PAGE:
EDITOR’S NOTE: This report is from The Center for Public Integrity, one of the nation’s largest and oldest nonprofit investigative journalism organizations. The investigation details how state supreme court judges reveal scant financial information, revealing conflicts of interest with rulings. The Arizona Center for Investigative Reporting is pleased to provide these stories for our readers, courtesy of The Center for Public Integrity.

 

By Reity O’Brien, Kytja Weir and Chris Young, Center for Public Integrity

The Center for Public Integrity evaluated the disclosure rules for judges in the highest state courts nationwide. The level of disclosure in the 50 states and the District of Columbia was poor, with 43 receiving failing grades, making it difficult for the public to identify potential conflicts of interest on the bench. Despite the lack of information in the public records, the Center’s investigation found nearly three dozen conflicts, questionable gifts and entanglements among top judges around the country. Here’s what the Center found in Arizona:

Strengths:

Judges in Arizona file the same annual financial disclosures as other state public officials. The state requires judges to disclose all sources of household income beyond their judicial salaries. They must name the source of income and describe the services for which the judge or their family members were paid. Arizona also scored a perfect 10 out of 10 in the accountability section, since judges can face misdemeanor charges if they knowingly file false information in their financial disclosures. Those who fail to file their disclosures by the annual deadline face civil penalties of $50 a day.

Weaknesses:

While judges must report their income sources and those of their family members, they are not required to report dollar amounts, even in ranges. Nor are they required to report the amount of income they earn from investments. Arizona’s score also suffered because of poor disclosure rules about gifts. Judges must only disclose the name of the donor who provided them or a household member with gifts worth more than $500. They are not required to describe the nature of the gift or disclose its value. The state also has no requirements for judges to disclose when they are reimbursed for travel, meals or other expenses.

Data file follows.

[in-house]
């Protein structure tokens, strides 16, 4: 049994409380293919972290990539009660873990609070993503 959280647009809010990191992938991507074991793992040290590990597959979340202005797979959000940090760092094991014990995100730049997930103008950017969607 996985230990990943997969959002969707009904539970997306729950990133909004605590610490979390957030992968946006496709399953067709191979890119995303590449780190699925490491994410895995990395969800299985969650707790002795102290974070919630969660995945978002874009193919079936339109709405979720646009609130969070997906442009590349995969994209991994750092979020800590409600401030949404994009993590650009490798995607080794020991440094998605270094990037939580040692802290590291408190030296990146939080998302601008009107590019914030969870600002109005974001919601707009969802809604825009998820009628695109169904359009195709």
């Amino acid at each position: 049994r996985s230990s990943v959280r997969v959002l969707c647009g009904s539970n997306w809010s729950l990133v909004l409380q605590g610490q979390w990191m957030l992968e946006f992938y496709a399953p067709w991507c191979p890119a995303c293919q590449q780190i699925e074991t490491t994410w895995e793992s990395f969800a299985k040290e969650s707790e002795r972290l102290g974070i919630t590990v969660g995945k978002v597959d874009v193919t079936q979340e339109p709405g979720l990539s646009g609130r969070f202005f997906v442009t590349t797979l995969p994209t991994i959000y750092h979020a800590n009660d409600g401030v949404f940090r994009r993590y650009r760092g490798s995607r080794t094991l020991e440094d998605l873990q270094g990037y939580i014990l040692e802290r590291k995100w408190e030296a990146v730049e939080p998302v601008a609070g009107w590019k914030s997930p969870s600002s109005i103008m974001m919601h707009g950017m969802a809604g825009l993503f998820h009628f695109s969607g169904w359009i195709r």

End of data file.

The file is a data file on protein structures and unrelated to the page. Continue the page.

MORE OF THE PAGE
Highlights:

Arizona is one of a very few states that includes a section on its financial disclosure form for judges to report a person who owes them or a member of their household more than $1,000 during the reporting year. In this category, judges must report the value of the debt in a range, as well as specify the date when the debt began or ended. Additionally, the state requires judges to report extensive information about family businesses, but only if the business grossed more than $10,000 or accounted for more than 10 percent of the judge’s income during the reporting year.

Read the 2012 reports:

Rebecca White Berch
Robert M. Brutinel
William Scott Bales
John Pelander
Ann A. Scott Timmer

How other states scored: